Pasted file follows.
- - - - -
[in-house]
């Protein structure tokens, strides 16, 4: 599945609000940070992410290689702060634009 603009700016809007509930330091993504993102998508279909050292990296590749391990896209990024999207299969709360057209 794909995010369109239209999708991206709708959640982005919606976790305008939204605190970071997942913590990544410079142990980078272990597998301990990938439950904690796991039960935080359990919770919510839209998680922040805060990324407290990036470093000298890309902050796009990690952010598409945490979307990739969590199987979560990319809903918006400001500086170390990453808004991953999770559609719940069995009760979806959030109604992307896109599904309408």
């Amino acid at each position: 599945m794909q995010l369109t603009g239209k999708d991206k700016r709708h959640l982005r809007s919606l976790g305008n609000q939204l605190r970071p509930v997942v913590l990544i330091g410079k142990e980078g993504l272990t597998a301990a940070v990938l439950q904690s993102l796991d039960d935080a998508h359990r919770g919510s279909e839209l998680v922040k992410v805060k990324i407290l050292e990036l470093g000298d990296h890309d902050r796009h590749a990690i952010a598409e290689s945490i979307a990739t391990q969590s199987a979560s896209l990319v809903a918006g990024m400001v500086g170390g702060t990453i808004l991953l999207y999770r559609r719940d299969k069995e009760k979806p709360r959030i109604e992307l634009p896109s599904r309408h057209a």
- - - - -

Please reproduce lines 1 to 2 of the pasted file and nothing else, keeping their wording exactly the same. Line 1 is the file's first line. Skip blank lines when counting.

[in-house]
């Protein structure tokens, strides 16, 4: 599945609000940070992410290689702060634009 603009700016809007509930330091993504993102998508279909050292990296590749391990896209990024999207299969709360057209 794909995010369109239209999708991206709708959640982005919606976790305008939204605190970071997942913590990544410079142990980078272990597998301990990938439950904690796991039960935080359990919770919510839209998680922040805060990324407290990036470093000298890309902050796009990690952010598409945490979307990739969590199987979560990319809903918006400001500086170390990453808004991953999770559609719940069995009760979806959030109604992307896109599904309408």